Nice one Cyril!

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This old tune came to mind in the middle of the night. You don’t hear it much (justifiably) but the first 15 seconds of the record make it the best football song there is (narrowly pipping “Three Lions on their shirt”). After that sublime start, it reverts to the normal football song formula of choruses by people who shouldn’t have been allowed within 15 miles of a microphone plus the inevitable key change which prolongs the misery for another 30 seconds. The song is about Spurs stalwart Cyril Knowles – “one of the best left backs ever to grace the game”. There is a video of some of his greatest moments below the record. Cyril Knowles tragically died of cancer aged 47 in 1991.

Modern use of gadgets which grandad would recognise #2

I have recently started using some new “gadgets”. Normally such items are very new. But in these cases they are gadgets which my grandads would have recognised.

Shaving foam and gel is a bit of a pain because it blocks up one’s multi-blade razor. I used to spend ages flushing hot water through my razor to clear all the gunge left from shaving foam.

Solution: I now use an old-fashioned shaving brush and shaving soap in a bowl (all for a few quid at Wilkinsons).

The soap from the brush is not glutinous so does not clog up multi-blade razors.


Modern use of gadgets which grandad would recognise #1

I have recently started using some new “gadgets”. Normally such items are very new. But in these cases they are gadgets which my grandads would have recognised.

About six years ago I stopped wearing a wristwatch because I was fed up of the slight discomofort of doing so. In any case, I decided I could use my mobile phone (or any one of the many clocks which surround one on a daily basis).

In fact, that left me unable to see what time it was when my mobile was switched off. (And, a bit like a watched kettle never boiling – switching on one’s phone in a hurry seems to take an age).

So I hit upon a solution.

A pocket watch.

For a few quid on Amazon I picked up an excellent pocket watch, with a chain to attach it to my belt loop.

I have used it on a daily basis for the last year or so and it is a godsend.

Are “Just-in-time” supply chains evil?

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It is strange what topics come up at an annual Liberal Democrat dinner, but this topic, in the post title above, came up at one I attended last week.

It’s a big subject.

First of all, we need to be clear what “Just-in-time” actually means. It is a phrase which is bandied about so that it sometimes ceases to have any precise meaning.

In its purest,original sense, Just-in-time refers to Just-in-time manufacturing, as defined by Wikipedia:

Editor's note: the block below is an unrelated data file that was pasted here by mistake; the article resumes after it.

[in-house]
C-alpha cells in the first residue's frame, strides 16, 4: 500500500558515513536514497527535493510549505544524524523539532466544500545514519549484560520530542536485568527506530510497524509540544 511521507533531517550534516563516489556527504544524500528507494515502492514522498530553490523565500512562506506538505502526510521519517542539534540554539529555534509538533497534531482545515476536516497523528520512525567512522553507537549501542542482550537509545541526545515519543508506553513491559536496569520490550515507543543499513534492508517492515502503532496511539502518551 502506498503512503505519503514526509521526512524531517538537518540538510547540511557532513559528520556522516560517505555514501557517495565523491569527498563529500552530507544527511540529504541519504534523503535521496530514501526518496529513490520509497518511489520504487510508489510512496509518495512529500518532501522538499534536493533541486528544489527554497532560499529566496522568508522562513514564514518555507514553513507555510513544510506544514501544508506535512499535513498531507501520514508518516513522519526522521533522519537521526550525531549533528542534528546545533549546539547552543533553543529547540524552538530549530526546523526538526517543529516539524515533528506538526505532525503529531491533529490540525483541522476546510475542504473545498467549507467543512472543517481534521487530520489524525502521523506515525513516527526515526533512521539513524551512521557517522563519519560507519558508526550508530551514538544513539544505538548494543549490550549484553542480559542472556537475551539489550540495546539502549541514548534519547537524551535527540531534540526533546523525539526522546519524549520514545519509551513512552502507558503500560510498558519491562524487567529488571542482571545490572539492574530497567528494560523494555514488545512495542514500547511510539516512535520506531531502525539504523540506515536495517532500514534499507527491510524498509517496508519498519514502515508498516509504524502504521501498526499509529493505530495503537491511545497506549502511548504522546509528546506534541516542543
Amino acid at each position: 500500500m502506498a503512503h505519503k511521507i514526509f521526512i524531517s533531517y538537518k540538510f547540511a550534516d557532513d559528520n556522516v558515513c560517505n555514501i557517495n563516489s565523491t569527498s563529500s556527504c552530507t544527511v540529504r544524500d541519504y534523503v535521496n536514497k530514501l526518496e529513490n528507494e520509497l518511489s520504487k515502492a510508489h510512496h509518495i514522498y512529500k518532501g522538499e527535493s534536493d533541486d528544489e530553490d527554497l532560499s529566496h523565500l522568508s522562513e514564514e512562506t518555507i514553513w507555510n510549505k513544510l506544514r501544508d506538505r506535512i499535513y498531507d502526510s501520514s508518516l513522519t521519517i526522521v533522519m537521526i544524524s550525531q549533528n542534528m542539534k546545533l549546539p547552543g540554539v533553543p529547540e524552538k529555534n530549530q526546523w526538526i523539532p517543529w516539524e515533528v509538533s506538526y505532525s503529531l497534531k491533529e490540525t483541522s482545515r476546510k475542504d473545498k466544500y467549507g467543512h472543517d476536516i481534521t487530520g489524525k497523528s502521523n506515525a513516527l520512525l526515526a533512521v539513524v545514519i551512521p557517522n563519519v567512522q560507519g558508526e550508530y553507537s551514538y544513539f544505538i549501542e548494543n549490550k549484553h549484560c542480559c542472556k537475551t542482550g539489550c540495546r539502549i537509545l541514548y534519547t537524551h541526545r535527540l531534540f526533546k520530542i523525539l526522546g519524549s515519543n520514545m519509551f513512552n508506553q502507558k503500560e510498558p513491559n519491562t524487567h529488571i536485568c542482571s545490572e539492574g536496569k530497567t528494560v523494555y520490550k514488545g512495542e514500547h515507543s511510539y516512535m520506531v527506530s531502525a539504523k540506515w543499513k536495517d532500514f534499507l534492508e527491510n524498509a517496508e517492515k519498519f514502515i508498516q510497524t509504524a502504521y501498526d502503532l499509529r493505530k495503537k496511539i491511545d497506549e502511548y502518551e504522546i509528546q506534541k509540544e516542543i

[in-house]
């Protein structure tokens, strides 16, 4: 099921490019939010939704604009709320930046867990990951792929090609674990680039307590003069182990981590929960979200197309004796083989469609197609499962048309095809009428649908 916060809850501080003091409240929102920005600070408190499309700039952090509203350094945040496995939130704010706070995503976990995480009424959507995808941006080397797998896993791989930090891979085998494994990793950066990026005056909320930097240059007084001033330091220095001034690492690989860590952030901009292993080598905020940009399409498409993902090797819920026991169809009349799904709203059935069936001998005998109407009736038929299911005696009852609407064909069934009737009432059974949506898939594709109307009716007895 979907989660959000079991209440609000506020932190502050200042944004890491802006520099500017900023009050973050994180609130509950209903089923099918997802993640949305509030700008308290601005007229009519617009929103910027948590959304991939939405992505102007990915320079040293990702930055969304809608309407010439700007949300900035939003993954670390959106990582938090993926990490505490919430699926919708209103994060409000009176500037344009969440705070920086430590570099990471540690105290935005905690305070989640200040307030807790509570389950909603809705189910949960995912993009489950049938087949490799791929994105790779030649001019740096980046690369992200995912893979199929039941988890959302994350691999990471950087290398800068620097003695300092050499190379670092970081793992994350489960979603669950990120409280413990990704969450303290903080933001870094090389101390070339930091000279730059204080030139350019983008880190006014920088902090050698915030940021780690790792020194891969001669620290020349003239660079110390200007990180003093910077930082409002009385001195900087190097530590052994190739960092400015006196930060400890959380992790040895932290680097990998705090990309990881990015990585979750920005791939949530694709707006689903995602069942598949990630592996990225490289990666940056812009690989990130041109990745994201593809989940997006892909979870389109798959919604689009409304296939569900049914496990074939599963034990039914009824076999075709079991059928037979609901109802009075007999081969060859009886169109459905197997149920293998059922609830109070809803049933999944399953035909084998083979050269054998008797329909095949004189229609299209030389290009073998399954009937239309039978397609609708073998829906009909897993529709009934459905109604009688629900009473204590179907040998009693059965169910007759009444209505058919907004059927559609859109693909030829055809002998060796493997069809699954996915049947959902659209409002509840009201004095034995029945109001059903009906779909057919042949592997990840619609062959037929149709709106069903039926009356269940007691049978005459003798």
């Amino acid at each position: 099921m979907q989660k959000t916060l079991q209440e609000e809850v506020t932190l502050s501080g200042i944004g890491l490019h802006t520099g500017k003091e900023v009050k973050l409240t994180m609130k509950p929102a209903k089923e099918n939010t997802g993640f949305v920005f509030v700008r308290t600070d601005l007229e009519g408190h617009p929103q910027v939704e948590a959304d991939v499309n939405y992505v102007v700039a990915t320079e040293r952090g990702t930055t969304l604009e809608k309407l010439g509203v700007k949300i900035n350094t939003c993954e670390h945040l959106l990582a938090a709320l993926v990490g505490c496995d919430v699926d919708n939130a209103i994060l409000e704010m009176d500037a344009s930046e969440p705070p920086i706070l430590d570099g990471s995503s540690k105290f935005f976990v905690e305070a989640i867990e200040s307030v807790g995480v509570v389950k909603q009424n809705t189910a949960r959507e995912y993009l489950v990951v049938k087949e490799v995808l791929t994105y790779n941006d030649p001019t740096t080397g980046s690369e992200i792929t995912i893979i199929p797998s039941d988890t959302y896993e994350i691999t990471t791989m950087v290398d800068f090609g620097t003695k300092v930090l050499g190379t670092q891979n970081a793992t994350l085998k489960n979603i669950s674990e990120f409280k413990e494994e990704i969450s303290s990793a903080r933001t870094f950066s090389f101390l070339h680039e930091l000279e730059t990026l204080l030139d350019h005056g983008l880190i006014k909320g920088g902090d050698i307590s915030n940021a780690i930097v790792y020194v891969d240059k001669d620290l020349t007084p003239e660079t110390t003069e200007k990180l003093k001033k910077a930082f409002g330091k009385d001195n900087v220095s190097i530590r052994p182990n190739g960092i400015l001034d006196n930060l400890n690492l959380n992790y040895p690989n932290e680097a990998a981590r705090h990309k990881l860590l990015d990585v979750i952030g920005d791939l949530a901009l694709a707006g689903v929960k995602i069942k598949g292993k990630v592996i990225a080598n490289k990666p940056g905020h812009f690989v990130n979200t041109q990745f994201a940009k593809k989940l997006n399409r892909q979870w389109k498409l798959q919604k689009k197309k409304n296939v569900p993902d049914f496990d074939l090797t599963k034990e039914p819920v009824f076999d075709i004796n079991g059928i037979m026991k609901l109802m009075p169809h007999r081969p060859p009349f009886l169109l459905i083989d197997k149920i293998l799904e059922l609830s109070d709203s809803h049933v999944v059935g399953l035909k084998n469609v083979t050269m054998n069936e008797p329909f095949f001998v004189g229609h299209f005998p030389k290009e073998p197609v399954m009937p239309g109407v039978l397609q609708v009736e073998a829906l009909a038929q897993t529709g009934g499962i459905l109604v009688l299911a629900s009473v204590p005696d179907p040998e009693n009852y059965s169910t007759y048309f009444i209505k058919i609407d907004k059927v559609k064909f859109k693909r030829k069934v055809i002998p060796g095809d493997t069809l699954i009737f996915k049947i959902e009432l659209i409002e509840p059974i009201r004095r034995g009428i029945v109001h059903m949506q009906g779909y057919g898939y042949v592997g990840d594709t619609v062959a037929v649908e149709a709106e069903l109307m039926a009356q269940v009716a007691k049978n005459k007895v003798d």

Just-in-time (JIT) manufacturing, also known as just-in-time production or the Toyota Production System (TPS), is a methodology aimed primarily at reducing flow times within production system as well as response times from suppliers and to customers. Its origin and development was in Japan, largely in the 1960s and 1970s and particularly at Toyota.

Continue reading

In praise of Parish Councils

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This is a rather unfocussed post, but I just wanted to give a shout-out for Parish Councils.

One of our number here at LDV Towers, Mark Valladares, writes a blog called Liberal Bureaucracy. One of its main subjectival strands is Mark’s role as a parish councillor. Just leafing through some of the post titles gives one an excellent flavour of parish council life: Continue reading

Janet Fookes’ winning ways – and they had nothing to do with her red hair!

Last week on t’internet, a toe-curling interview from 1970 (above) was doing the rounds.

It featured a newly elected MP speaking on the BBC election night TV programme.

Nothing unusual about that, except that it was – GASP! – a woman MP!!!!!!!

The behaviour, during and after the appearance of Janet Fookes, of Robin Day and Cliff Michelmore gave whole new meaning to the word “patronising”.

So I thought it would be a good idea to balance things out. Continue reading

Vintage election nights: the time a painter had to come on screen to extend the Swingometer

I have always remembered the classic moment when, during the BBC general election night TV coverage of 1970, a painter had to be brought on to extend the swingometer. This was because the Conservative swings were unexpectedly high, and the swingometer didn’t go far enough to cover some of them.

In these days of high tech, it is difficult to believe that such a thing happened. Indeed, as I have recalled the incident over the years, I don’t think many people have believed me. Continue reading